Thursday, January 15, 2009

External Form: A Sonnet Is a Moment's Monument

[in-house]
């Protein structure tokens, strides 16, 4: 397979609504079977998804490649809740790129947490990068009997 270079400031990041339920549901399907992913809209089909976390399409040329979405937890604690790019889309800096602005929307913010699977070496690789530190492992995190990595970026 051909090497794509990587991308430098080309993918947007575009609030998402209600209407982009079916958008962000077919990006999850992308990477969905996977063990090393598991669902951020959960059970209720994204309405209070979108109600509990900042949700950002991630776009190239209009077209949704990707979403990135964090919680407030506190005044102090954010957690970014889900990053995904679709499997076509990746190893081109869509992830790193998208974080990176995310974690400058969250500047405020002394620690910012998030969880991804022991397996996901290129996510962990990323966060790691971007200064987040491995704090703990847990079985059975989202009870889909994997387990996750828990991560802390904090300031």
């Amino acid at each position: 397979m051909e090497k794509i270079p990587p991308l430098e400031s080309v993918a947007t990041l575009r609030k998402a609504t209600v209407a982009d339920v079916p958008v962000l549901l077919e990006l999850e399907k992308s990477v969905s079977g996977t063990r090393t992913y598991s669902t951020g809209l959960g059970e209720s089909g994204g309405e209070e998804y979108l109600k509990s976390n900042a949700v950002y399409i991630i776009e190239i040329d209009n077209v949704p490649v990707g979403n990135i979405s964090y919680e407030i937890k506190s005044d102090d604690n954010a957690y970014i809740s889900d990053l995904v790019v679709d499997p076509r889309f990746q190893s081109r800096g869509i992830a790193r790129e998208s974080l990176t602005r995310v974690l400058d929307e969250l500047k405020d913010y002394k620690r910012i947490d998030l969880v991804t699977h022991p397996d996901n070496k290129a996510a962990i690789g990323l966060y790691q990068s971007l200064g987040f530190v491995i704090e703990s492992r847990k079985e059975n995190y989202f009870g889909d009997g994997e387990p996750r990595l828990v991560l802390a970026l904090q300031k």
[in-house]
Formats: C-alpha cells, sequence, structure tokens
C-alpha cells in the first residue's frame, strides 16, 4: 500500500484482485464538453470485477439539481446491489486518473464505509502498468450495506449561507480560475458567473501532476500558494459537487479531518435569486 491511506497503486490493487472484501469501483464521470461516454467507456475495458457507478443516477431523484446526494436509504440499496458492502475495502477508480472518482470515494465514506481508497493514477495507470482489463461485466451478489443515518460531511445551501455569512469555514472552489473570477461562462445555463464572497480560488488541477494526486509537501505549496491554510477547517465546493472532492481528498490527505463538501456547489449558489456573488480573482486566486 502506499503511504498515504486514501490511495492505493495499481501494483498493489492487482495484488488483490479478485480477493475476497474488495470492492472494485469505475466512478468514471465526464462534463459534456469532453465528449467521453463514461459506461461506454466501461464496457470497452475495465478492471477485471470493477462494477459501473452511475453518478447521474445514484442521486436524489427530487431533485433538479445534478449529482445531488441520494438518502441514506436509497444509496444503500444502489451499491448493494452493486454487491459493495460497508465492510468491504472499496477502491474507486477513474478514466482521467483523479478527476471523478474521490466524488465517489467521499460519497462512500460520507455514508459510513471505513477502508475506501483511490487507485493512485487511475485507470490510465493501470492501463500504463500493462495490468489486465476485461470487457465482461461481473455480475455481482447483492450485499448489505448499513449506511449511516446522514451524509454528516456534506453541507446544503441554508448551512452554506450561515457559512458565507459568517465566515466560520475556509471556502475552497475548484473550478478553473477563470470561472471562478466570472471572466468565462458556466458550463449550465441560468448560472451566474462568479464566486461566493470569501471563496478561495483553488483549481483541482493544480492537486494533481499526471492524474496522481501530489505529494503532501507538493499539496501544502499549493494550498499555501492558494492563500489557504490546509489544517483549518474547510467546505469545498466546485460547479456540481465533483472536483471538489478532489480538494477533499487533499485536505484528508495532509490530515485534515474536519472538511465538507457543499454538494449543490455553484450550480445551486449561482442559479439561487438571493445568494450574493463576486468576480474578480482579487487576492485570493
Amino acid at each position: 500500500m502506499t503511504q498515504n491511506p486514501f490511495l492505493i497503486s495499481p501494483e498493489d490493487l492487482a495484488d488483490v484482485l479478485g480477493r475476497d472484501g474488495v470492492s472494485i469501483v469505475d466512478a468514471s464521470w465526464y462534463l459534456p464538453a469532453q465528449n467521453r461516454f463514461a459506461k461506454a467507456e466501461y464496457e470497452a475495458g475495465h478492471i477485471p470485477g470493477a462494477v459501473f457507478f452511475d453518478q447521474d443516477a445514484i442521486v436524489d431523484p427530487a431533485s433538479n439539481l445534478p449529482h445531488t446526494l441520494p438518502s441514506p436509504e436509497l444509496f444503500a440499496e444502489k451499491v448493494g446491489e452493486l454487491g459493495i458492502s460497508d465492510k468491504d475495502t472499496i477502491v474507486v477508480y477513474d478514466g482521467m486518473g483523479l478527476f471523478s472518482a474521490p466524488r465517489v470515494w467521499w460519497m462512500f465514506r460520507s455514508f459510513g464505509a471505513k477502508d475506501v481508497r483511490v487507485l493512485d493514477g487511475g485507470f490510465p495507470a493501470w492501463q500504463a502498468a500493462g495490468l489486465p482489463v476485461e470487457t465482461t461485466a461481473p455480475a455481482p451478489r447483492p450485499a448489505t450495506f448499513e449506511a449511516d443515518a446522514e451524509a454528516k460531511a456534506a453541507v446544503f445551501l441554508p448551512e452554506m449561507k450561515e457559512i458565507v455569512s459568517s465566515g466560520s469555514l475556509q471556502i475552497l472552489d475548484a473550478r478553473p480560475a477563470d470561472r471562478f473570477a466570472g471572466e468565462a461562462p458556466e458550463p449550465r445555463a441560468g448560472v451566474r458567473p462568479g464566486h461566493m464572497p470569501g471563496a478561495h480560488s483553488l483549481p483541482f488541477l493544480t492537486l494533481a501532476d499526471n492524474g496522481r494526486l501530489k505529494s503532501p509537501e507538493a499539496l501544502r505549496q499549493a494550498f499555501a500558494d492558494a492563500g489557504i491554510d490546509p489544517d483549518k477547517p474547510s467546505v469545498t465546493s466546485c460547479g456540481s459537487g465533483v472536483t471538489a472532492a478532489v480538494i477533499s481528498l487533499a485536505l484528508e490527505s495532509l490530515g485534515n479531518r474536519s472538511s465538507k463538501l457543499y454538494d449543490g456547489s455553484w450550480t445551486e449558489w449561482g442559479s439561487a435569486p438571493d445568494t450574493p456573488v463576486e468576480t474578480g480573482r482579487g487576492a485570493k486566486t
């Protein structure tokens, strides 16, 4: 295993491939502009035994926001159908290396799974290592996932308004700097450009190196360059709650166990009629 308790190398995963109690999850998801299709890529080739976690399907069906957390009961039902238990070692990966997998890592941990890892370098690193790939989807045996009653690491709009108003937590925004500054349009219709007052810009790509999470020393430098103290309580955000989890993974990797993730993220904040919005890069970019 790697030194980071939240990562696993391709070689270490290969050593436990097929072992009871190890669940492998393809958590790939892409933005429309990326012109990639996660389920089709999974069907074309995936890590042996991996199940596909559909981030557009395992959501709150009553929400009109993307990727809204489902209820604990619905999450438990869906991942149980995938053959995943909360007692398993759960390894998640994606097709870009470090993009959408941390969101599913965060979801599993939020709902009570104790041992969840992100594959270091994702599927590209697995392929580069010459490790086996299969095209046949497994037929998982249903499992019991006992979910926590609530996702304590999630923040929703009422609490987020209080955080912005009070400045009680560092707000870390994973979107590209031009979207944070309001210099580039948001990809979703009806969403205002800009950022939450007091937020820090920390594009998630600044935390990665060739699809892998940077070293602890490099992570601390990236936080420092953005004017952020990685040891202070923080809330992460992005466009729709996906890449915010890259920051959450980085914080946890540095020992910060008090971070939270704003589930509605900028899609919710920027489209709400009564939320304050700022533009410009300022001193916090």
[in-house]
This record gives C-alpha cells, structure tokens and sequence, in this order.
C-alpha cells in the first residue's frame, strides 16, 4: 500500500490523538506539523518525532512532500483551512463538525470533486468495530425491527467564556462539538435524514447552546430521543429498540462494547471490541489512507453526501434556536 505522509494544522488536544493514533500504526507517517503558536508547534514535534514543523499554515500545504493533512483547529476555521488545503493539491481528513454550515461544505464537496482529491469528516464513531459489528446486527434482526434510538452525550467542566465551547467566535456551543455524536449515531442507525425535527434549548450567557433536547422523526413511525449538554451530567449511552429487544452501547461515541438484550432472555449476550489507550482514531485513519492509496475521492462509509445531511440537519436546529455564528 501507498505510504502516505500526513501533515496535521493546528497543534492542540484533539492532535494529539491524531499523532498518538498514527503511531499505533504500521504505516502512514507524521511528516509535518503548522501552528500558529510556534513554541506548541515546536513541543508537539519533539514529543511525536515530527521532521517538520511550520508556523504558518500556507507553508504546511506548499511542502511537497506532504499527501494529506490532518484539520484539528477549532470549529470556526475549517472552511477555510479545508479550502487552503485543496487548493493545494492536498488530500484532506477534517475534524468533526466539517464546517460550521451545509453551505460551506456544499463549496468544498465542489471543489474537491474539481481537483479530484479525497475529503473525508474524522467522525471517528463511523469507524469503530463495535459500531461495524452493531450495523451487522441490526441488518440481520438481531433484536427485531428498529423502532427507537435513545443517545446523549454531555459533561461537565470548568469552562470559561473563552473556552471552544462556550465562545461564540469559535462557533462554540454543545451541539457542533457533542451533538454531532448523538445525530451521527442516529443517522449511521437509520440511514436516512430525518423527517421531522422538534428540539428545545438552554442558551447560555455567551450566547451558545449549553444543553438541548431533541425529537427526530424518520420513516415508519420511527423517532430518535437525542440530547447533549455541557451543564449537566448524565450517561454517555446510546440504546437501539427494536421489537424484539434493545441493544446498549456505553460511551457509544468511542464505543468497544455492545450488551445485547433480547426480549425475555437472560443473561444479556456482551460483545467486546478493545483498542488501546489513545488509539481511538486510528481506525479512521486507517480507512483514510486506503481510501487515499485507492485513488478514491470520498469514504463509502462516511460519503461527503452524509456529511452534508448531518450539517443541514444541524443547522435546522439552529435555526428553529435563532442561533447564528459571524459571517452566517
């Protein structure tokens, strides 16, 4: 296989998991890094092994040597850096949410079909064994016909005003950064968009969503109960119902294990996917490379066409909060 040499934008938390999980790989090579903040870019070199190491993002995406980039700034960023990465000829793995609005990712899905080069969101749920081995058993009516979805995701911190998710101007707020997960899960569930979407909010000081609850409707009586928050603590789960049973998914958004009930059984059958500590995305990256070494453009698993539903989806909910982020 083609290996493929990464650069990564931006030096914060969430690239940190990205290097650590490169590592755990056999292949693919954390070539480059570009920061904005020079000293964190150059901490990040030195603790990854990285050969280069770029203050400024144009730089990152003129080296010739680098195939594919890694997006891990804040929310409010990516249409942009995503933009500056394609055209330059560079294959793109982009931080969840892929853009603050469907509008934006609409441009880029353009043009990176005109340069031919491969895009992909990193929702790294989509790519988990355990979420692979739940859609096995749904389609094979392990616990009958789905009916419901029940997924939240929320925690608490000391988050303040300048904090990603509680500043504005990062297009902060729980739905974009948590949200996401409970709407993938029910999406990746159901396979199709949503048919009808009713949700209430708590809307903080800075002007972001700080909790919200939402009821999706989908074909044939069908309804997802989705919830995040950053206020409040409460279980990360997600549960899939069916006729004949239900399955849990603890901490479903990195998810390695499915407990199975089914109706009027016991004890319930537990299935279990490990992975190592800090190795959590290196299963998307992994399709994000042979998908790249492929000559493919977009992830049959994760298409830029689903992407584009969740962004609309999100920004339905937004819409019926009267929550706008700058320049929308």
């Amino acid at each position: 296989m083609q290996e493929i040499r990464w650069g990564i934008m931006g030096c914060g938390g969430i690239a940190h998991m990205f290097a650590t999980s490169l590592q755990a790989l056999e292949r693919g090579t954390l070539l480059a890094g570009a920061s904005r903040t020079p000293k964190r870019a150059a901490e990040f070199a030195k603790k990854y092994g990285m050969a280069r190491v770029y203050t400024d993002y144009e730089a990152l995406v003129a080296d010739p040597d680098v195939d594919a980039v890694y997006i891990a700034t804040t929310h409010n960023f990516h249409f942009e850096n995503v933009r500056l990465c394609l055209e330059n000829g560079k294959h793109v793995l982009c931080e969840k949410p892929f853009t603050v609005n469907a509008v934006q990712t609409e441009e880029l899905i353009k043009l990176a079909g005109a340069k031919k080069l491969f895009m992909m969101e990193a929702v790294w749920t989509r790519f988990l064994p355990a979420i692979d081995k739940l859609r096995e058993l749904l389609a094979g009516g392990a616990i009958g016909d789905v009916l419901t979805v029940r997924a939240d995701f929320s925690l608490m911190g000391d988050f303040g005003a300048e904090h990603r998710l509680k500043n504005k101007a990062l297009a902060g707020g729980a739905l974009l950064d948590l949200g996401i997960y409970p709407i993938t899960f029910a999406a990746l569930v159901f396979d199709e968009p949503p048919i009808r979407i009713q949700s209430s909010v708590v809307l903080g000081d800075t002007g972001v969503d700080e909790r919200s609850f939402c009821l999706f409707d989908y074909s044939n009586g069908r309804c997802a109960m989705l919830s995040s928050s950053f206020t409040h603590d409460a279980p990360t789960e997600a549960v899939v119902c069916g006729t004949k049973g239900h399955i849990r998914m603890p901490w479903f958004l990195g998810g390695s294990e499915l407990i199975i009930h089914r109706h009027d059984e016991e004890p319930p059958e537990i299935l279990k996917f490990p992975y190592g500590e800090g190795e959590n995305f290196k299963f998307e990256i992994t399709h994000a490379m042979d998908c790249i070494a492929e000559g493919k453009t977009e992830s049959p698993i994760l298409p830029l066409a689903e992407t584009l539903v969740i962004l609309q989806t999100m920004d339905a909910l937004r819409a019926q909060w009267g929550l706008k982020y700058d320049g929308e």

This poem caught my eye due to the work we are currently doing. Shakespeare is the "master" of sonnets and solely by the title alone I quickly understood the poem. A sonnet can be about anything and simply explains a point, opinion or life experience from the narrator or poet's point of view. A sonnet never fades. For example, Shakespeare and John Donne's sonnets have not outrun time nor have they failed to impress or ignite the reader. You feel something when you read a sonnet. It is not like a regular poem, because it makes you think and observe what the person is saying. "Shall I compare thee to a summers day?". While reading that line alone, the reader questions and contemplates what is going to be expressed in these fourteen lines written in iambic pentameter. A sonnet is like a coin, because it states what the poet is saying and reveals what the poet is thinking. It is as if you are having a conversation with the poet or hearing a soliloquy. A sonnet makes you choose a side, similar to a coin. You can go against what is being said or agree with it no matter what is stated. I enjoyed this piece and loved that Dante Gabriel Rossetti, the writer, wrote the poem as a sonnet to further explain the point.

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